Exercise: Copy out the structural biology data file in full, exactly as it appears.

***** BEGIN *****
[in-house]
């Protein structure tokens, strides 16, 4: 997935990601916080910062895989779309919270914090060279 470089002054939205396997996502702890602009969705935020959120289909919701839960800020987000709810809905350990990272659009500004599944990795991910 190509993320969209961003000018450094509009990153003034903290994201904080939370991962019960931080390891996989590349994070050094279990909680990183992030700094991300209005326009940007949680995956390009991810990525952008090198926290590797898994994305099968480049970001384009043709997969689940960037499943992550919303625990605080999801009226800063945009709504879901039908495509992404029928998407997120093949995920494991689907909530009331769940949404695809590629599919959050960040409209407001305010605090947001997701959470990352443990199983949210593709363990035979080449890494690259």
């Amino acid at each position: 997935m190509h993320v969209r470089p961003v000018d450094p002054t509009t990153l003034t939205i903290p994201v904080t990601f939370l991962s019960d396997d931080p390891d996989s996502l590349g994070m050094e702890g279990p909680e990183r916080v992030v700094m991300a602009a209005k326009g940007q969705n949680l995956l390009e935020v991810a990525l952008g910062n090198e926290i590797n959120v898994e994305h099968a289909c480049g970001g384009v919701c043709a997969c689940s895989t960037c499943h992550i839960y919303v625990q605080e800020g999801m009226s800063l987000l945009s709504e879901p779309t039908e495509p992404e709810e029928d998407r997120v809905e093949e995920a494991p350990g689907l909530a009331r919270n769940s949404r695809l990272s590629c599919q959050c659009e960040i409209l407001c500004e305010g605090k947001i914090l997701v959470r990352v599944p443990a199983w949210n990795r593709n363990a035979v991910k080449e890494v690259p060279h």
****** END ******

[in-house]
């Protein structure tokens, strides 16, 4: 997935990601916080910062895989779309919270914090060279 470089002054939205396997996502702890602009969705935020959120289909919701839960800020987000709810809905350990990272659009500004599944990795991910 190509993320969209961003000018450094509009990153003034903290994201904080939370991962019960931080390891996989590349994070050094279990909680990183992030700094991300209005326009940007949680995956390009991810990525952008090198926290590797898994994305099968480049970001384009043709997969689940960037499943992550919303625990605080999801009226800063945009709504879901039908495509992404029928998407997120093949995920494991689907909530009331769940949404695809590629599919959050960040409209407001305010605090947001997701959470990352443990199983949210593709363990035979080449890494690259």
């Amino acid at each position: 997935m190509h993320v969209r470089p961003v000018d450094p002054t509009t990153l003034t939205i903290p994201v904080t990601f939370l991962s019960d396997d931080p390891d996989s996502l590349g994070m050094e702890g279990p909680e990183r916080v992030v700094m991300a602009a209005k326009g940007q969705n949680l995956l390009e935020v991810a990525l952008g910062n090198e926290i590797n959120v898994e994305h099968a289909c480049g970001g384009v919701c043709a997969c689940s895989t960037c499943h992550i839960y919303v625990q605080e800020g999801m009226s800063l987000l945009s709504e879901p779309t039908e495509p992404e709810e029928d998407r997120v809905e093949e995920a494991p350990g689907l909530a009331r919270n769940s949404r695809l990272s590629c599919q959050c659009e960040i409209l407001c500004e305010g605090k947001i914090l997701v959470r990352v599944p443990a199983w949210n990795r593709n363990a035979v991910k080449e890494v690259p060279h």